It turns out keeping up with the joneses can take a harsh toll on your psychological well-being.
A new study from the San Francisco Federal Reserve concludes that people who earn less money than their neighbors are more likely to commit suicide than their counterparts earning the same income in a less wealthy neighborhood.
Given two people earning the same income, the person living in the county with a higher average income was found to be 4.5 percent more likely to commit suicide than the person living in a lower income area, the study reveals.
The research supports an earlier study that found that “higher earnings of neighbors were associated with lower level of self-reported happiness,” the New York Times reports.
Although people making less than $10,000 are 50 percent more likely to commit suicide than those with incomes above $60,000, the San Francisco Federal Reserve paper shows that comparing yourself to those around you might have a larger impact on happiness than personal net worth.
Need help? In the U.S., call 1-800-273-8255 for the National Suicide Prevention Lifeline.
Suicide rates have risen sharply in the U.S. since the recession began. Between 2008 and 2010, the rate increased four times faster than it did in the eight years before the recession, according to Reuters.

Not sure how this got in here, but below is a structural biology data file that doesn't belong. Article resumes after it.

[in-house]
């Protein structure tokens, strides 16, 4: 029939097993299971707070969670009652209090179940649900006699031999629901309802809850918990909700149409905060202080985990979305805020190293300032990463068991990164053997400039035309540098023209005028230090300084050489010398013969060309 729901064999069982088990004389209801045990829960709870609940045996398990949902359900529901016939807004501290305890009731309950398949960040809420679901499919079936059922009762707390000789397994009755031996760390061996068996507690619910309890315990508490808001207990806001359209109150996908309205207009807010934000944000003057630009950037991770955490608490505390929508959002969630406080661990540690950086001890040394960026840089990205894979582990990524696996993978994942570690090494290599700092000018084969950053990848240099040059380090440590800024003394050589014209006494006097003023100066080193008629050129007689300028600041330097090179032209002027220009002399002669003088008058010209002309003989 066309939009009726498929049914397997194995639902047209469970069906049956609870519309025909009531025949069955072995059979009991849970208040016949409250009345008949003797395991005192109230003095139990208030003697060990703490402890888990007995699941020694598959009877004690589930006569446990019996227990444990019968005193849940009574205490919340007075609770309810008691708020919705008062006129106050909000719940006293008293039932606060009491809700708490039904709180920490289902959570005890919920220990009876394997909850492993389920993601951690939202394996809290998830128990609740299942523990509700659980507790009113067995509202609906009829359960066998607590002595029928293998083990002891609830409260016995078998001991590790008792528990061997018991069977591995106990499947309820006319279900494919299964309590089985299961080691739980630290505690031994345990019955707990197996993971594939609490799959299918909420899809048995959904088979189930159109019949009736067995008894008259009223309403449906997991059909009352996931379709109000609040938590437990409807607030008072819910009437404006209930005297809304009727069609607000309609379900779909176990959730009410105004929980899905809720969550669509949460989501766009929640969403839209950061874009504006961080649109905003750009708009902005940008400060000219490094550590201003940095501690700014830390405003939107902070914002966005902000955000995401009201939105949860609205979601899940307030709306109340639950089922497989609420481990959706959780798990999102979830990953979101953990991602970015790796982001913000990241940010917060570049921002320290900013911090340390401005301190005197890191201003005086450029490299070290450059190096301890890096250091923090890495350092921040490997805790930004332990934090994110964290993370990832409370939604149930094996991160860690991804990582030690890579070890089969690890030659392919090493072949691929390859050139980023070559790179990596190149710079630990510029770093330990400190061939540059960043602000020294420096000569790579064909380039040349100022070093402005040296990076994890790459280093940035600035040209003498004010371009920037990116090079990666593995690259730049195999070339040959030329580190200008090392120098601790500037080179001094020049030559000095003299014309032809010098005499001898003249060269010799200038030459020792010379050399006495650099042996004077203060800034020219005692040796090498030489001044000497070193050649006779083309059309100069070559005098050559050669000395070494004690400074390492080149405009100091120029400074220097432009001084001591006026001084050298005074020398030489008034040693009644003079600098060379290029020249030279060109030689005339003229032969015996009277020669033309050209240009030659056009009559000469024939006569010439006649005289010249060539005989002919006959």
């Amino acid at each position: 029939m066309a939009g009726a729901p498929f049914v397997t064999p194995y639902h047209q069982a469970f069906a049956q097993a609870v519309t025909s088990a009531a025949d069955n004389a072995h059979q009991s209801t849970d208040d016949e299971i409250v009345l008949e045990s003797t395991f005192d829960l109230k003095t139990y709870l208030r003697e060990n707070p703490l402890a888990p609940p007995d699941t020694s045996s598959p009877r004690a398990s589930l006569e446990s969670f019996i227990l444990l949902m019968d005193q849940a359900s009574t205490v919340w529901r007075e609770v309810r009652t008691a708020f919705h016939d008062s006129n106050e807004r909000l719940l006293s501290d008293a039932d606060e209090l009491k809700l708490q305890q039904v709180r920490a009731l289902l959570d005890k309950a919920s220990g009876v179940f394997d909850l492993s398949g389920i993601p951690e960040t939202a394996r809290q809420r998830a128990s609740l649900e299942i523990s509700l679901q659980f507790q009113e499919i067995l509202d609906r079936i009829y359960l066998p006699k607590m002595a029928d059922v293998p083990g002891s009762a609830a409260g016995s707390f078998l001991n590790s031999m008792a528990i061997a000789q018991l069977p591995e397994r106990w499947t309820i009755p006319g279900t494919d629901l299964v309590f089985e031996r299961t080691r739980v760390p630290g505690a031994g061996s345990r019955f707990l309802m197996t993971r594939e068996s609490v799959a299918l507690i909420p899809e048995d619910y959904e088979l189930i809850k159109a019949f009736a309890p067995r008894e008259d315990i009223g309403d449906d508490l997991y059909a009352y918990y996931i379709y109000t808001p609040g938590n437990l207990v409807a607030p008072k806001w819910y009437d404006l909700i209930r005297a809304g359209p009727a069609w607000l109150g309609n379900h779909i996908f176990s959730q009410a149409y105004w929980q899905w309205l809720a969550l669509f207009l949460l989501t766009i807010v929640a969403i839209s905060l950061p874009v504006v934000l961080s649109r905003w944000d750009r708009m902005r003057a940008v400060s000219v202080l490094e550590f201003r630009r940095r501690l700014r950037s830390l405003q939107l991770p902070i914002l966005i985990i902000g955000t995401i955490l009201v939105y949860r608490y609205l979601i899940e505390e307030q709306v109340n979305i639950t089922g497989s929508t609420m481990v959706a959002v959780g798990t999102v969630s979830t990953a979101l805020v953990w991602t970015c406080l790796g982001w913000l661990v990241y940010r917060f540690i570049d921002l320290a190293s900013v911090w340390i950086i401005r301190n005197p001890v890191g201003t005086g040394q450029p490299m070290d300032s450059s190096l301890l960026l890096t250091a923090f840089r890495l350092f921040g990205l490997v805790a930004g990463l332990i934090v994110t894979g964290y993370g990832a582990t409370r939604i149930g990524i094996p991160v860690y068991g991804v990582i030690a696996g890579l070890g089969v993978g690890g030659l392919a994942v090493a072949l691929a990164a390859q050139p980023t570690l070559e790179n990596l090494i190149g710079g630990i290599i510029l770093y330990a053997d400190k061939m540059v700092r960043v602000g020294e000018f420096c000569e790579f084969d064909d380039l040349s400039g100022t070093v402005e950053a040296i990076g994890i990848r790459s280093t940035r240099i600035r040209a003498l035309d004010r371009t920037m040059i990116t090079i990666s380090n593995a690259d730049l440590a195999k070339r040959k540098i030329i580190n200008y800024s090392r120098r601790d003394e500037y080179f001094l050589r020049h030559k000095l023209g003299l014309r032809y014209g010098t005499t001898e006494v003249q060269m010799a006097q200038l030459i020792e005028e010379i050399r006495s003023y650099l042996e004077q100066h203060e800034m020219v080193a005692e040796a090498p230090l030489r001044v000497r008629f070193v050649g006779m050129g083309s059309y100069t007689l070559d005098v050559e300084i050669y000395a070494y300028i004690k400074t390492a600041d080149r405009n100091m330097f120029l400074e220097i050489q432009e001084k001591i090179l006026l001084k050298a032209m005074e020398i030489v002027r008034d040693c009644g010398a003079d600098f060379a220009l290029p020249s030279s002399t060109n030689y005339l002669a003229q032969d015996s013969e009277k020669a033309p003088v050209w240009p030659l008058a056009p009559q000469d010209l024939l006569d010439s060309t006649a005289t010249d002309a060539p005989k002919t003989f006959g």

After reviewing two decades worth of research, the Suicide Prevention Resource Center found a strong relationship between unemployment, the economy and suicide. A paper from Timothy J. Classen of Loyola University Chicago and Richard A. Dunn of Texas A&M found that long spells of unemployment and mass layoffs were associated with an increase in suicide risk.
Indeed, a link between money and happiness has been found -- but only up to a certain point. People with lower annual incomes do report lower levels of self-happiness. But once you make a salary of $75,000 a year, additional income does not translate to added happiness, according to a study from Princeton University’s Woodrow Wilson School. Another study found that the respect people receive from those around them is more important than money when it comes to being happy, according to Yahoo.
(h/t Time Business and Money)